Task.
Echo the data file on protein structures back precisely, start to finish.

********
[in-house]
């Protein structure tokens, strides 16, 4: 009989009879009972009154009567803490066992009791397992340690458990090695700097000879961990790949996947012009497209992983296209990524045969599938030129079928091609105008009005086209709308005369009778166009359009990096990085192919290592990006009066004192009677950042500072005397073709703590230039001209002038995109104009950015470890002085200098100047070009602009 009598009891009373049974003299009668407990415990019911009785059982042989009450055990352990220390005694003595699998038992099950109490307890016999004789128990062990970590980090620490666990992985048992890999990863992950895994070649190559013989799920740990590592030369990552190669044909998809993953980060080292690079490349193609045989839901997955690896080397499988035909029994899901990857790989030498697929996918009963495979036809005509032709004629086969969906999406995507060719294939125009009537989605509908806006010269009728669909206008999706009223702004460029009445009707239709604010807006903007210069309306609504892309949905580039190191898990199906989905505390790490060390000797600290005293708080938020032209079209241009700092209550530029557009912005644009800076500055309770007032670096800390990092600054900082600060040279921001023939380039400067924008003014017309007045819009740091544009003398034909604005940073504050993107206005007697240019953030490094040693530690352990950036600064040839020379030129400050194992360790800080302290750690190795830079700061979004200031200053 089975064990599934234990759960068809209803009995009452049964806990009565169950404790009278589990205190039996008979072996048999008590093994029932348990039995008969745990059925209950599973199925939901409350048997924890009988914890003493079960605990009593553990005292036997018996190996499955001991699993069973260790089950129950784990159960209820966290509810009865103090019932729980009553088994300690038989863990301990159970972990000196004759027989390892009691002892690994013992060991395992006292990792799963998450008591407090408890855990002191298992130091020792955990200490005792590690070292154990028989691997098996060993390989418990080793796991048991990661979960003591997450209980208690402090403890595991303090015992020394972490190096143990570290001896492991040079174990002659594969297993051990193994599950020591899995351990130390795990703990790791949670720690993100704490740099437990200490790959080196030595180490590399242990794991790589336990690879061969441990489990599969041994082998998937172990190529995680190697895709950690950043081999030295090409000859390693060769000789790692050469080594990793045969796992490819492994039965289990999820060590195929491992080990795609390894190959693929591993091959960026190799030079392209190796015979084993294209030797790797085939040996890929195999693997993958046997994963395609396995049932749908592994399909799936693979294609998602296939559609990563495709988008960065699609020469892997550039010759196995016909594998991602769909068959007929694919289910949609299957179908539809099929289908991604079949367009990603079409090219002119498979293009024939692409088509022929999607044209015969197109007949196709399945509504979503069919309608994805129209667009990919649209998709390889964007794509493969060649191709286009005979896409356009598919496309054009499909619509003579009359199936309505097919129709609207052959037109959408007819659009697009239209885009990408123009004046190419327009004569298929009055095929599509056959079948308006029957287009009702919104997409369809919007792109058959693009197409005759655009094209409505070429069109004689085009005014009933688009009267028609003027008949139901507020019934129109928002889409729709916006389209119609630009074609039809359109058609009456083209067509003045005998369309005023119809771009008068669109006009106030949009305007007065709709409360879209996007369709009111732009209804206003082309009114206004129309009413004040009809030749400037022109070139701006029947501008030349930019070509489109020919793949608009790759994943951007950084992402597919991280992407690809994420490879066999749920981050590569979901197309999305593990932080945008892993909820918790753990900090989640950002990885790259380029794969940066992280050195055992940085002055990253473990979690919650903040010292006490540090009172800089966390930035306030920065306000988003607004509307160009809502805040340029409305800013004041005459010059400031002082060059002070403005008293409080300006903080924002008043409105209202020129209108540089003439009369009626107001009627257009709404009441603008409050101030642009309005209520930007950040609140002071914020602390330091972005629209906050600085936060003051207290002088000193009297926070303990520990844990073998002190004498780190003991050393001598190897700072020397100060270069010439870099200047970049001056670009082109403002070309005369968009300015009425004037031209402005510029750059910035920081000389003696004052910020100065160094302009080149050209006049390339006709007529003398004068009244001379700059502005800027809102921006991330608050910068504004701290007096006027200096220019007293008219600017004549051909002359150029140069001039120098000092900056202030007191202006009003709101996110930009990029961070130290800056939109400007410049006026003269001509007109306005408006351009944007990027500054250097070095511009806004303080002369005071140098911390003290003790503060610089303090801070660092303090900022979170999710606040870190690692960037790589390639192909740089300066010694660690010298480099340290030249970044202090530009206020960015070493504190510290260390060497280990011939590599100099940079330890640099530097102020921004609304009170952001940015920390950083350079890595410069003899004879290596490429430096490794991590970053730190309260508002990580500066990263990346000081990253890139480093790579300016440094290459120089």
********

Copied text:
[in-house]
């Protein structure tokens, strides 16, 4: 009989009879009972009154009567803490066992009791397992340690458990090695700097000879961990790949996947012009497209992983296209990524045969599938030129079928091609105008009005086209709308005369009778166009359009990096990085192919290592990006009066004192009677950042500072005397073709703590230039001209002038995109104009950015470890002085200098100047070009602009 009598009891009373049974003299009668407990415990019911009785059982042989009450055990352990220390005694003595699998038992099950109490307890016999004789128990062990970590980090620490666990992985048992890999990863992950895994070649190559013989799920740990590592030369990552190669044909998809993953980060080292690079490349193609045989839901997955690896080397499988035909029994899901990857790989030498697929996918009963495979036809005509032709004629086969969906999406995507060719294939125009009537989605509908806006010269009728669909206008999706009223702004460029009445009707239709604010807006903007210069309306609504892309949905580039190191898990199906989905505390790490060390000797600290005293708080938020032209079209241009700092209550530029557009912005644009800076500055309770007032670096800390990092600054900082600060040279921001023939380039400067924008003014017309007045819009740091544009003398034909604005940073504050993107206005007697240019953030490094040693530690352990950036600064040839020379030129400050194992360790800080302290750690190795830079700061979004200031200053 089975064990599934234990759960068809209803009995009452049964806990009565169950404790009278589990205190039996008979072996048999008590093994029932348990039995008969745990059925209950599973199925939901409350048997924890009988914890003493079960605990009593553990005292036997018996190996499955001991699993069973260790089950129950784990159960209820966290509810009865103090019932729980009553088994300690038989863990301990159970972990000196004759027989390892009691002892690994013992060991395992006292990792799963998450008591407090408890855990002191298992130091020792955990200490005792590690070292154990028989691997098996060993390989418990080793796991048991990661979960003591997450209980208690402090403890595991303090015992020394972490190096143990570290001896492991040079174990002659594969297993051990193994599950020591899995351990130390795990703990790791949670720690993100704490740099437990200490790959080196030595180490590399242990794991790589336990690879061969441990489990599969041994082998998937172990190529995680190697895709950690950043081999030295090409000859390693060769000789790692050469080594990793045969796992490819492994039965289990999820060590195929491992080990795609390894190959693929591993091959960026190799030079392209190796015979084993294209030797790797085939040996890929195999693997993958046997994963395609396995049932749908592994399909799936693979294609998602296939559609990563495709988008960065699609020469892997550039010759196995016909594998991602769909068959007929694919289910949609299957179908539809099929289908991604079949367009990603079409090219002119498979293009024939692409088509022929999607044209015969197109007949196709399945509504979503069919309608994805129209667009990919649209998709390889964007794509493969060649191709286009005979896409356009598919496309054009499909619509003579009359199936309505097919129709609207052959037109959408007819659009697009239209885009990408123009004046190419327009004569298929009055095929599509056959079948308006029957287009009702919104997409369809919007792109058959693009197409005759655009094209409505070429069109004689085009005014009933688009009267028609003027008949139901507020019934129109928002889409729709916006389209119609630009074609039809359109058609009456083209067509003045005998369309005023119809771009008068669109006009106030949009305007007065709709409360879209996007369709009111732009209804206003082309009114206004129309009413004040009809030749400037022109070139701006029947501008030349930019070509489109020919793949608009790759994943951007950084992402597919991280992407690809994420490879066999749920981050590569979901197309999305593990932080945008892993909820918790753990900090989640950002990885790259380029794969940066992280050195055992940085002055990253473990979690919650903040010292006490540090009172800089966390930035306030920065306000988003607004509307160009809502805040340029409305800013004041005459010059400031002082060059002070403005008293409080300006903080924002008043409105209202020129209108540089003439009369009626107001009627257009709404009441603008409050101030642009309005209520930007950040609140002071914020602390330091972005629209906050600085936060003051207290002088000193009297926070303990520990844990073998002190004498780190003991050393001598190897700072020397100060270069010439870099200047970049001056670009082109403002070309005369968009300015009425004037031209402005510029750059910035920081000389003696004052910020100065160094302009080149050209006049390339006709007529003398004068009244001379700059502005800027809102921006991330608050910068504004701290007096006027200096220019007293008219600017004549051909002359150029140069001039120098000092900056202030007191202006009003709101996110930009990029961070130290800056939109400007410049006026003269001509007109306005408006351009944007990027500054250097070095511009806004303080002369005071140098911390003290003790503060610089303090801070660092303090900022979170999710606040870190690692960037790589390639192909740089300066010694660690010298480099340290030249970044202090530009206020960015070493504190510290260390060497280990011939590599100099940079330890640099530097102020921004609304009170952001940015920390950083350079890595410069003899004879290596490429430096490794991590970053730190309260508002990580500066990263990346000081990253890139480093790579300016440094290459120089």